Saturday, 28 May 2011

TGO Challenge day 4

Monday 16th May, 2011
Fort Augustus to Melgarve Bothy
12.3 miles 3046 feet
(Some really rubbish photographs!)
I was in some pain in the morning, so a few pills were popped, but I got off to a good start, getting packed up in time to dry the tent out draped over the rope by the toilet block. I also met Ian Shiel by my tent that is green (I’d briefly seen him in The Bothy) and we spoke. I think.
SDC11619Kit explosion
It was a breezy, damp day, which did not improve. We made our way to the Corrieyairack Pass, which started the way it meant to go on, a stoney, unpleasant path, quite steep on the way up. Steep on the way down too.
SDC11620The last view of Fort Augustus
We enjoyed a break at Blackburn Bothy, quite a pleasant place, or maybe it was just the shelter it provided at the time. Colin dropped in too and we bumped into him several times during the day.
SDC11621 Blackburn Bothy, quite sweet
Barbara and I toiled up the hill and Hugh waited and encouraged us. He was very gentle with us. It was quite a long day that became more miserable and it became apparent that Barbara was struggling more than previously. The wind was strong and gusty and threw rain at us from the side most of the way. There were burns to cross and boulders to sidestep.
As we got closer to Melgarve Bothy, I became suddenly freezing cold. I was ahead of both Hugh and Barbara at this point and I desperately needed to carry on to warm up or get into shelter. I had to go on, but felt bad not waiting to tell them. I also had Allt a Mhil Ghairbh to cross by myself. There was a bridge with a few missing planks which I’m sure others would have strolled across, but I preferred to ford. I picked my route and struck out. I made a really good job of it, until the last step. Whether my pole or foot slipped first, I’m not sure, but I suddenly sat down hard (ahem) on the rocks behind me and watched as my right foot floated in the river in front of me. Pants.
Turned out it wasn’t just a wet foot and a bruised ego, I later discovered a fist sized bruise on my bottom. I also upset my already sore shoulder, so I wasn’t a happy bunny. My soggy foot and I soon found ourselves outside Melgarve Bothy and Colin was a welcome sight, shepherding me to the back door of the bothy with the promise of a fire and hot water for tea. What a star!
Inside, I found others, sheltering from the dire weather. Pat Deane, Peter Molenar and John and Helen Dixie were enjoying tea and hot food, and I whipped my jacket off and waterproof trousers round my ankles to I warm myself by the fire. Bliss. Colin kindly kept an eye out for Hugh and Barbara, I was worried they may not realise the bothy was open, as the door at the front was padlocked. In between times, he helped me sort my kit and find somewhere to sleep, as I decided Garva Bridge was no longer beckoning me. He also ventured out into the elements to find fire wood, without suitable tools. He was a real star.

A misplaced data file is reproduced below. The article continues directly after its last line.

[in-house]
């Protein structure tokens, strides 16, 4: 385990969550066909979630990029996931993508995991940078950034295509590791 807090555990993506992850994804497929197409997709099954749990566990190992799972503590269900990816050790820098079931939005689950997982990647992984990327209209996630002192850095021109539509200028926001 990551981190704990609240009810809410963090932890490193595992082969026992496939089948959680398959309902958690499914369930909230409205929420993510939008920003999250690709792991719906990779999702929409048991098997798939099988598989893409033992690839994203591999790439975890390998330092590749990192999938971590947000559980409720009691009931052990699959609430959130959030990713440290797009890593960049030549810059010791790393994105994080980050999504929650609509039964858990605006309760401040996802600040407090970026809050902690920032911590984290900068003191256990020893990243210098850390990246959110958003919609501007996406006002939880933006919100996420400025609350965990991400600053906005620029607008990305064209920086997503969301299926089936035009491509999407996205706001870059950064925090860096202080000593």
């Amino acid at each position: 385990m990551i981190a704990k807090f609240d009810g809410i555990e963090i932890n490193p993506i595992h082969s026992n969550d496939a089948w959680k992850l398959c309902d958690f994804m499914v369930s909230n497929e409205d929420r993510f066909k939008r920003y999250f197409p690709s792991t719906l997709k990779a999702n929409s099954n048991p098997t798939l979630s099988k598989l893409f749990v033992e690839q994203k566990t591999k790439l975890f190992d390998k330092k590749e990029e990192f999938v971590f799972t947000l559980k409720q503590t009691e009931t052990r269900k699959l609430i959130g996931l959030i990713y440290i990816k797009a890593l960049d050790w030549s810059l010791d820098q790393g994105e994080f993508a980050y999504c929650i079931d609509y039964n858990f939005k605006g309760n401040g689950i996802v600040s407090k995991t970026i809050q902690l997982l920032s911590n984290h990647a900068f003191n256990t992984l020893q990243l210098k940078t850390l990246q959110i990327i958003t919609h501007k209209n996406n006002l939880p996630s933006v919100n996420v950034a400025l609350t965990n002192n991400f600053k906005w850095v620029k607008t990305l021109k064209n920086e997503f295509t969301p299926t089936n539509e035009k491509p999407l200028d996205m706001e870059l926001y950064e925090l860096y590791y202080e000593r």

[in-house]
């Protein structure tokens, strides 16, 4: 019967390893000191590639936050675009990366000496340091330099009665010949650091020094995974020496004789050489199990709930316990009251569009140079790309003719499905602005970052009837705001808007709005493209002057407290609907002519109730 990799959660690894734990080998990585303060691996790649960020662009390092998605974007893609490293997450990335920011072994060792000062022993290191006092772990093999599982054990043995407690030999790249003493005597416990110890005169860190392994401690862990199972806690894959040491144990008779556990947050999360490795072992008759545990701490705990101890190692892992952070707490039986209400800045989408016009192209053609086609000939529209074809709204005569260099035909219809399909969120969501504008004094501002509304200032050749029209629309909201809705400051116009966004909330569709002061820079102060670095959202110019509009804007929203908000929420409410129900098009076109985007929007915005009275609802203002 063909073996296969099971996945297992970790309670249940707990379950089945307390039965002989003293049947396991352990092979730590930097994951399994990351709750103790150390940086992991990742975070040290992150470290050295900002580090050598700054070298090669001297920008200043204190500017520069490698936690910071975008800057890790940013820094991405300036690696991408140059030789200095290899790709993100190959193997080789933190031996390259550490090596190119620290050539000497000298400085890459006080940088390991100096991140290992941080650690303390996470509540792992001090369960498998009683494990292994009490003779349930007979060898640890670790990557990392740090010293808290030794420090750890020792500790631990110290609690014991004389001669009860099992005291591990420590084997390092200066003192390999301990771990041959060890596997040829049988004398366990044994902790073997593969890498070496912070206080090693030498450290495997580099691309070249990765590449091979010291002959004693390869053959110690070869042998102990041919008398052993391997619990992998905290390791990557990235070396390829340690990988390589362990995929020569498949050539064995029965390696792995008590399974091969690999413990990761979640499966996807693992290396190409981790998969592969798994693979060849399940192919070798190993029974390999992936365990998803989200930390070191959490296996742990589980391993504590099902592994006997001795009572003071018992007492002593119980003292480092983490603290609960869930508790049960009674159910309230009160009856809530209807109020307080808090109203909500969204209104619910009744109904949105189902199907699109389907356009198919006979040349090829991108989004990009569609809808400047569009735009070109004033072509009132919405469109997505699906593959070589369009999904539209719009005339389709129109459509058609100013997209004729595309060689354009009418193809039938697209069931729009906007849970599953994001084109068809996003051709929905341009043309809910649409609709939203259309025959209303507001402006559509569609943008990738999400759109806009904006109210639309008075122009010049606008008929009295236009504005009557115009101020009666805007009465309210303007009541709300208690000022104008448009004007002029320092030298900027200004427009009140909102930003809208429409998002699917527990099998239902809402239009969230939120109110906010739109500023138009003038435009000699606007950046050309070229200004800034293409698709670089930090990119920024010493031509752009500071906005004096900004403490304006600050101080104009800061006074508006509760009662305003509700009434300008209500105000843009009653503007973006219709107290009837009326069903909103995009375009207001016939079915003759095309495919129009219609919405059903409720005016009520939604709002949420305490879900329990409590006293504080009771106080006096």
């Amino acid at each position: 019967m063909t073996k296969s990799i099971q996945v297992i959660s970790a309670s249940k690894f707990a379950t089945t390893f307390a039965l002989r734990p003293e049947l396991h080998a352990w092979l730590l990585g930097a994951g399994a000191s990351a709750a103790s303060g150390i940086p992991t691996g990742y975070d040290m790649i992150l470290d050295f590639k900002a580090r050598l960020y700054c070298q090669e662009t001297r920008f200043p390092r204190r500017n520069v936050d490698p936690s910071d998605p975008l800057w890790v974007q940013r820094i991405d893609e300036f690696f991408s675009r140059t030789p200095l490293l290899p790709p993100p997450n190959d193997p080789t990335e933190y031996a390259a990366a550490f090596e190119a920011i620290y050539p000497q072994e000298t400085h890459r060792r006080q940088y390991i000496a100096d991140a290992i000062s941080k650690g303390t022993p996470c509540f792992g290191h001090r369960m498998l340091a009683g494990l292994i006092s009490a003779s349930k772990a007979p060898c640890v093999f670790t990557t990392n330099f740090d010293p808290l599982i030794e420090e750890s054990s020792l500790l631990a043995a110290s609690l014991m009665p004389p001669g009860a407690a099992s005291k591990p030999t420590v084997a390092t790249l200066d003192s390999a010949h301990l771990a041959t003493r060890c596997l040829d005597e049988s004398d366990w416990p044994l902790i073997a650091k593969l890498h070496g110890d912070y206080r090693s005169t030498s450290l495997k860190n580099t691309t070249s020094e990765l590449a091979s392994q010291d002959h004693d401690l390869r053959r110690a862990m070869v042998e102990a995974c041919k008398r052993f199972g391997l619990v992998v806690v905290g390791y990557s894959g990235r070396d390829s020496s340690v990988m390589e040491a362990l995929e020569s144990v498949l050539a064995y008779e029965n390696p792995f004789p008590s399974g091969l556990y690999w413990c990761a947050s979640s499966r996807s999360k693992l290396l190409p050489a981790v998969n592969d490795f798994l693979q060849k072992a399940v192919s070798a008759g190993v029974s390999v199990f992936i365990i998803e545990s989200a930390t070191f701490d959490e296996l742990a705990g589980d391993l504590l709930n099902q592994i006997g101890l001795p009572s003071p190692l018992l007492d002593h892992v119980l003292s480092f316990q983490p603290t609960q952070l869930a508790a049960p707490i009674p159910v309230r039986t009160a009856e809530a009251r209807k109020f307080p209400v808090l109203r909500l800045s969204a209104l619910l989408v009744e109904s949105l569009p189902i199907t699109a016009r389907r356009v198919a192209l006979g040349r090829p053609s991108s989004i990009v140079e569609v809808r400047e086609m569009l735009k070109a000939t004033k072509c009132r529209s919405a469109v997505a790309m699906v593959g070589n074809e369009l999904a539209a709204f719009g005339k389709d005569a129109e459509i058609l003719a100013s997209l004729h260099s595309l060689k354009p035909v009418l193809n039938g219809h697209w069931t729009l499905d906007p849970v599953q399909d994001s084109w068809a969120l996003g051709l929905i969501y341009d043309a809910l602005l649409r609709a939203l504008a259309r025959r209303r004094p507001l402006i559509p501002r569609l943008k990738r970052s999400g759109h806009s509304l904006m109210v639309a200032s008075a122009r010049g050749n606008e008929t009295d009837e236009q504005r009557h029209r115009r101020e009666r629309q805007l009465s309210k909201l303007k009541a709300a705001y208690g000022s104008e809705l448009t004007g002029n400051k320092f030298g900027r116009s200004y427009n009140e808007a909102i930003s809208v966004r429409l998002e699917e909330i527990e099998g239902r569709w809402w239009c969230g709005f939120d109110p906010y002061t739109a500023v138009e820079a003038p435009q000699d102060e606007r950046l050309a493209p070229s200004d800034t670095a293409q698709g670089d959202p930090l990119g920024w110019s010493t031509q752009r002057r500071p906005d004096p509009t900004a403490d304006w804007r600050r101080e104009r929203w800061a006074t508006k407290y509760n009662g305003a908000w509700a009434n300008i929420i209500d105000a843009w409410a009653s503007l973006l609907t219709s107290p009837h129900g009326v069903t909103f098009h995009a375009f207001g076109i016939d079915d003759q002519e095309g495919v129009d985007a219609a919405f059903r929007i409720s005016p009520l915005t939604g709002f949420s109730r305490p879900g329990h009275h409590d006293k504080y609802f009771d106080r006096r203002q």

SDC11624 Pat, Hugh and the Dixies
SDC11626 Peter
SDC11632John, Alvar and Colin
SDC11628I rather liked the rainbow with the table and accoutrements silhouetted, although you don’t really get it in this photograph
SDC11627 Natasha, Jayme with drying clothes and a pile of wood
SDC11622The roaring fire
When the others arrived, Barbara was evidently exhausted and unwell. She managed a little to eat and drink, but was soon tucked up in a warm sleeping bag, sleeping.
Soon, we were joined by Jayme Morgan and Natasha Gahoojamanian and another couple, and I believe Emily Rodway’s team stayed close by, although I think only John Chivall popped into the bothy and did some extremely useful wood collecting aswell. It was a while before the names of the other couple were mentioned and I suddenly realised they were my vetters, Ann and Alvar Thorn, who weren’t supposed to be at the bothy either, but at least I was on my route, if a little short of my proposed stop. All such lovely people! This was beginning to become a bit of a theme.
A very pleasant and relaxing evening ensued, before I retired to my bed. It’s been a long time since I shared a room with an older man other than my husband.
I had discovered earlier that, if I hung far enough out of the window upstairs, I had a signal. I phoned David and asked him to meet me at Laggan with rucksacks, on the pretext of changing mine to help my shoulder. I intended to ask to go home…
So, my first ever night in a bothy!


Alan Sloman said...

Day Three: Always the killer in bad weather - no shame in wanting to end it all on day three (I am sure loads of people were feeling just like this, Louise, especially this year!)

Alan Sloman said...

Doh! Though of course this was Day 4.... - so better than most then!

Louise said...

So actually, in reality, as my original wobble was on Day 2, I was a day early! Such a wuss ;-)

Theo said...

The greatest victory is the one over despair..


Louise said...

Ooo, I like that Theo!